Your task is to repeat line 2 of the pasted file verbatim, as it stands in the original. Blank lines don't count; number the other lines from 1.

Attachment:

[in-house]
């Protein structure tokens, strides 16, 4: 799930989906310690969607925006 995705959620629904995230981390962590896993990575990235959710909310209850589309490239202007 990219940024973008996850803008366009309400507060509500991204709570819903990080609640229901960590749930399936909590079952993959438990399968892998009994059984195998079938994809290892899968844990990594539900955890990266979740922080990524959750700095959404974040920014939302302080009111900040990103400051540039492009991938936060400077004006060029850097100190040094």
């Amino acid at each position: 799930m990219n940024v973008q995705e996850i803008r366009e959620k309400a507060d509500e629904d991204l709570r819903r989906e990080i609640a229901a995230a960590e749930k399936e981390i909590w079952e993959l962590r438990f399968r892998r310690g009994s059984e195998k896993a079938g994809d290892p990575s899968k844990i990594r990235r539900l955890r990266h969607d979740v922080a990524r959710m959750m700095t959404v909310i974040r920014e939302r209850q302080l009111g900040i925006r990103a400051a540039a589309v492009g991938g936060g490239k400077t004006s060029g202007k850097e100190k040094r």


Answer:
């Protein structure tokens, strides 16, 4: 799930989906310690969607925006 995705959620629904995230981390962590896993990575990235959710909310209850589309490239202007 990219940024973008996850803008366009309400507060509500991204709570819903990080609640229901960590749930399936909590079952993959438990399968892998009994059984195998079938994809290892899968844990990594539900955890990266979740922080990524959750700095959404974040920014939302302080009111900040990103400051540039492009991938936060400077004006060029850097100190040094």